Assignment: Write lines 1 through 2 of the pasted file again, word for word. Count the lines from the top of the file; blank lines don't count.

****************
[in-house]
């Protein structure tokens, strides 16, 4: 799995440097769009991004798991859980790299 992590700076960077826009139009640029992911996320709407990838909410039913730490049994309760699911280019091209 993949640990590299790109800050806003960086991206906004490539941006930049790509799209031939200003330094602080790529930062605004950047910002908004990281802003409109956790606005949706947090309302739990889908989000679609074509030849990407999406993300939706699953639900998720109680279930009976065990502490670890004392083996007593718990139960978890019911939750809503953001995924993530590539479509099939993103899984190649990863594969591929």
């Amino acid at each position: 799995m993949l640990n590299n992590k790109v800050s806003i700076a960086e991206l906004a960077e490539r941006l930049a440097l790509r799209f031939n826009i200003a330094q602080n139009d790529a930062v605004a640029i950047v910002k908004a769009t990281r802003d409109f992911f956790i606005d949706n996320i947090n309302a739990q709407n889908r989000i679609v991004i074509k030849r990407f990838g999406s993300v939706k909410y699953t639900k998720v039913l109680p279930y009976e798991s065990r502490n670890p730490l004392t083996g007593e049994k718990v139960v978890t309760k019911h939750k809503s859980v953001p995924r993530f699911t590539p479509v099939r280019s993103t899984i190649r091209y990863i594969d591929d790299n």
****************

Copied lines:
[in-house]
């Protein structure tokens, strides 16, 4: 799995440097769009991004798991859980790299 992590700076960077826009139009640029992911996320709407990838909410039913730490049994309760699911280019091209 993949640990590299790109800050806003960086991206906004490539941006930049790509799209031939200003330094602080790529930062605004950047910002908004990281802003409109956790606005949706947090309302739990889908989000679609074509030849990407999406993300939706699953639900998720109680279930009976065990502490670890004392083996007593718990139960978890019911939750809503953001995924993530590539479509099939993103899984190649990863594969591929």